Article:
The stats seem like they’ve been thrown together by people who have watched perhaps the last six months of the sport. Conor McGregor, superstar in the making he may be, has a submission score of 90. He has submitted one person in his entire career! Are they pulling these statistics out of a hat? Who are they trying to serve with these arbitrary numbers?
In several interviews around launch, creative director Brian Hayes confirmed that before being finalised, all stats had to be sent to UFC president and promoter Dana White and UFC matchmaker Joe Silva. That seems a bit odd, that the promoter and matchmaker, who are responsible in part for building superstar fighters who can draw money at the box office, would have a say in which fighters get the highest ratings and therefore are most likely to be picked. Consider this - You're not an MMA fan, but you've picked up EA UFC because by god it looks amazing and it really shows off your new £400 box. You know very little about the fighters but hell, you have lot of success with those lads and lass with ratings of 96 and above! Suddenly, you start enjoying the sport and fancy watching a Pay-Per-View. You recognise that Cain Velasquez, the 97 rated Heavyweight champion you've been wrecking people online with is fighting.
That seems like a good gateway. Of course you want your stars to look good. You could attract a new audience; new fans of these unbeatable superhumans.
For the most part, the people buying this game will likely follow the sport. People who follow the sport will know that Ronaldo ‘Jacare’ Souza is a killer on the ground. Why attach a number to that? Would it not be better to keep these numbers hidden and should a player want to play as a wrestler who will take someone down and pummel their opponent on the floor, they pick a fighter who is known for doing that, rather than just finding the fighter with the highest number and going ‘they’ll do’? When you join a multiplayer match just to see your opponent pick Jose Aldo for the millionth time, it gets pretty tiresome.
In reality, styles make fighter. In EA UFC, stats make fights.
There’s no denying that EA UFC looks the part. The fighter character models are incredible to look at and the detail in some of their unique animations and stances are really, really lifelike. Joe Rogan and Mike Goldberg provide the commentary, the fight night atmosphere is captured accurately, from Bruce Buffer announcing the fighters to the on-screen graphics and everything in between. It looks like a UFC Pay-Per-View. The basic aesthetic presentation isn’t a problem at all. There’s just loads of small oversights, things that fight fans will see all the time and they’re missing from this game.
In the most recent patch, the ability to touch gloves at the start of the fight has been added. This is something that happens in almost every MMA fight you’ll ever watch. Why this wasn’t included is baffling. It’s such a small thing in terms of gameplay, but it wasn’t ‘In The Game’, as EA Sports will let you know regularly.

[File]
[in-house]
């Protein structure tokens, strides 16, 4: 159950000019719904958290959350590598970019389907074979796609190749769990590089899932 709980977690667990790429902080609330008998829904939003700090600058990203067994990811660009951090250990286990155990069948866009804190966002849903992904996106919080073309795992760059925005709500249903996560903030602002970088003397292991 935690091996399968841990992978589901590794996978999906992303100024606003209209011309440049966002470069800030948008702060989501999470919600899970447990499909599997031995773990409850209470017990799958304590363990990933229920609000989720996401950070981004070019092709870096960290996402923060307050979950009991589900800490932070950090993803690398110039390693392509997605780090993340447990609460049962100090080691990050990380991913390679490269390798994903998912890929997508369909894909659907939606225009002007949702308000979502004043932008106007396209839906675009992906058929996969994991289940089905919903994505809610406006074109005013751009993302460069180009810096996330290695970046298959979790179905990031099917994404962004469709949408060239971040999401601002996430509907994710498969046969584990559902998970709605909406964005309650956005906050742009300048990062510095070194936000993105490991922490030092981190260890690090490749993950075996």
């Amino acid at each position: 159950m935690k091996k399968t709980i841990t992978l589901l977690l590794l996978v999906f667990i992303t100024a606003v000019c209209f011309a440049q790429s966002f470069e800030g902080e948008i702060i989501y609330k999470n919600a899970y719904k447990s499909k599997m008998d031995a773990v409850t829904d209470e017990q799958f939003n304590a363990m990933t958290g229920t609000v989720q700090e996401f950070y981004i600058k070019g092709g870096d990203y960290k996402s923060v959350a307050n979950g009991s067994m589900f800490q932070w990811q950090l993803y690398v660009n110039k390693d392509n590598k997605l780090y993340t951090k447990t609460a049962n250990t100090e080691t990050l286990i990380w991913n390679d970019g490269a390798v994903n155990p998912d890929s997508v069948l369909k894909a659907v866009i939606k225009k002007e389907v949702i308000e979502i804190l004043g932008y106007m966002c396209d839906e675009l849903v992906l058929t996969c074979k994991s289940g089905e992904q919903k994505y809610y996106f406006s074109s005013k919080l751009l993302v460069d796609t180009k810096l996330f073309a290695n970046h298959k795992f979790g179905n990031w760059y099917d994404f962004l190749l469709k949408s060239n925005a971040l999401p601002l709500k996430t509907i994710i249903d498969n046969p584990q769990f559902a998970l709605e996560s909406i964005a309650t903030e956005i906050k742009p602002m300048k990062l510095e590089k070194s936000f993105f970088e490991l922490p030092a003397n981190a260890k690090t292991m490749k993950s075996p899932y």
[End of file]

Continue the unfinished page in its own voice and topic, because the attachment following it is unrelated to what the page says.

A bigger issue is the missing fighters. The biggest oversight was that the game shipped without current Bantamweight champion TJ Dillashaw on the roster, after he dominated previous champion Renan Barao about a month before release, flicking the V’s to MMA oddsmakers worldwide in the process. As part of the first major patch, they’ve now added Dillashaw as well as two other missing fighters, but there’s still some glaring omissions. No Matt Brown, who has a seven fight win streak and is a fight away from a title shot. No Josh Barnett, a fan favourite and the 5th ranked heavyweight in the world. No Raphael Assuncao, the number 2 ranked Bantamweight in the world. No Dong Hyun Kim, No Hector Lombard... These are hardly fringe UFC fighters. Hopefully further free patches will add them to the game.
The career mode is a mixed bag. The UFC has a successful reality TV show called ‘The Ultimate Fighter’, where a bunch of newcomers are shoved in a house, split into two teams that fight each other each week until the final two meet on a live finale show. Past seasons of the show have yielded some fighters that have been UFC mainstays, as well as discovering three fighters who went on to become world champion of their respective weight class. They capture the feel of the TV show really well during these first few fights. Once you’ve won the finale and have made it into the UFC, it drops off hard. You do three training mini games, then fight. Make your way up the card until you win the belt and then keep fighting until the game tells you to retire. After every fight, you get some weird video messages from fighters pretending to be your mate - some of whom are better at reading from an autocue and looking natural than others - That’s really all there is to it. It is a pretty dull experience.
They’re missing so much from the UFC’s output. There’s no UFC on FOX cards. International events are indistinguishable from any other card. You don’t have any pre or post fight interviews, which could be used to call out other fighters and ask for title shots. Instead of a generic gym, perhaps you could nail your colours to a particular mast, like American Top Team, refusing to fight teammates unless it is for the gold? So many little things missed. So many opportunities. So many things that were in THQ’s UFC games and, of course, EA’s own previous MMA game.
The only other modes are the quick match, single or multiplayer or the online ‘tournament’ mode, which is a bit like FIFA’s online seasons. You play a series of fights against other players and depending on how many you win you either win the title, get promoted to the next division or get relegated. It is quite a fun system, but as mentioned above, online play is awfully reliant on whoever your opponent is, and whether them getting the win is more important than a fun fight. It is almost always the former. Then there's the absolutely ridiculous inability to change fighters when fighting online against a friend without quitting back to the title screen and creating a new match. Laziness, or perhaps they really were rushing to get this game out the door?
I said this in my review, but the most frustrating part of EA UFC is that when you’ve got two players, both fans of the sport, who have a gentleman’s agreement to fight like the fighter they’ve chosen instead of spamming high impact superkicks, it actually works. It is exciting and is a great base for EA to build upon for future games. Unfortunately, the whole package is lacking in that extra care, that extra love for the sport that previous MMA games have had. I suppose when you’re rushed to a deadline, care and love are two things you can do without.